“A possible approach to increase effectiveness of products containing EGFs is their application on vulnerable skin, for example, right after a microneedling or laser therapy session. This is because when the skin is compromised, it’s more likely to let molecules pass through it.”

Is EGF safe for skin?

Yes, EGF is safe for the skin. Due to its gentle profile and low penetration, EGF is unlikely to cause irritations or sensitivities.

Who should use EGF? 

“All skin types can benefit from products containing EGFs although, of course, the main benefits are for older skin. As a general rule, oily skin might prefer to use EGF in the form of a lightweight, fast-absorbing serum, while dry skin might benefit more from a cream containing EGF,” Luisa explains. And now, is there anything we can not mix with EGF? “Proteins like EGF can be easily deactivated in an acidic environment. Therefore avoid using products with EGF together with AHA exfoliants like glycolic acid or vitamin C serums.”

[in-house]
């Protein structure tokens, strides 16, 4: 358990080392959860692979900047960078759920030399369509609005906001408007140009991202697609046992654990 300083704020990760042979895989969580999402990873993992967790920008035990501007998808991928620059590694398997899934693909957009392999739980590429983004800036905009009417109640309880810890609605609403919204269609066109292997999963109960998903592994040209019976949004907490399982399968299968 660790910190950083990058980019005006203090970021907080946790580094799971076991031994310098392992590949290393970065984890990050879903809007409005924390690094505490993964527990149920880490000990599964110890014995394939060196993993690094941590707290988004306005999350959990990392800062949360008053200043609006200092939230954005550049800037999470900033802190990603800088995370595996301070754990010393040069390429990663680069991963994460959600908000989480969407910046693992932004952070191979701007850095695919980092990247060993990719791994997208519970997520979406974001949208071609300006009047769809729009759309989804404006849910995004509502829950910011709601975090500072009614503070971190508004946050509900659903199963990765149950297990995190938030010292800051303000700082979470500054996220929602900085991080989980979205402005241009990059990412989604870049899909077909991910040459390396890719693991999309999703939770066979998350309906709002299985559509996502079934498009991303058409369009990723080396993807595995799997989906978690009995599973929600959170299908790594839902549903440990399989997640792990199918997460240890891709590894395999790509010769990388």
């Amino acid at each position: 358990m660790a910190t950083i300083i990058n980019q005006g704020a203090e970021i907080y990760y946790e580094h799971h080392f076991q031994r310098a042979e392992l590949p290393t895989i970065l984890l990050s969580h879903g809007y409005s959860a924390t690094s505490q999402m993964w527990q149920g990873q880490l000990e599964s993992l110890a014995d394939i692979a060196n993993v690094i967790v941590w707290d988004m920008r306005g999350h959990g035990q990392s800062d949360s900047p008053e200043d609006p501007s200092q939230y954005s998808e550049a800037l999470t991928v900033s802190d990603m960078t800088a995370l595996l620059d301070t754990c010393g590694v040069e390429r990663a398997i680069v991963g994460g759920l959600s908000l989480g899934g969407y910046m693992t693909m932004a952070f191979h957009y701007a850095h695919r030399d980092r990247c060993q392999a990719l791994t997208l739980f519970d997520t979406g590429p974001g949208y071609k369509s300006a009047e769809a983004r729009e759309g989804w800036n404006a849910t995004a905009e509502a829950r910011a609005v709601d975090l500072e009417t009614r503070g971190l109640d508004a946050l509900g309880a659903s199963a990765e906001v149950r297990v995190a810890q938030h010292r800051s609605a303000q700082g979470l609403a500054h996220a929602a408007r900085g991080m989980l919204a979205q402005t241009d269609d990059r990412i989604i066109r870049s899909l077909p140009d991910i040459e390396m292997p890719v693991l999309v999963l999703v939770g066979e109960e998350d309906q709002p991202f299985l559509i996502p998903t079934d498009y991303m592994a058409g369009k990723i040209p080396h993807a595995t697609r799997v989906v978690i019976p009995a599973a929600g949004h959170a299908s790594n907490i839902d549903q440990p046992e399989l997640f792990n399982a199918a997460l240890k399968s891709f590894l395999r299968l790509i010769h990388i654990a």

Is EGF better than retinol?

With retinol being the gold standard for anti-aging, I reckon you wonder if EGF is better than retinol. I asked Luisa the hard question, and this is what she said: “Studies on EGF are not abundant and still in a preliminary stage. Conversely, retinol has a lot of supporting evidence for its anti-aging benefits. When properly formulated, retinol shows better chances of penetrating the stratum corneum, which is the part of the skin that acts as a barrier. However, EGF might be a better option for people who can’t tolerate retinoids and experience redness or irritation with them.”

Can you use EGF with retinol?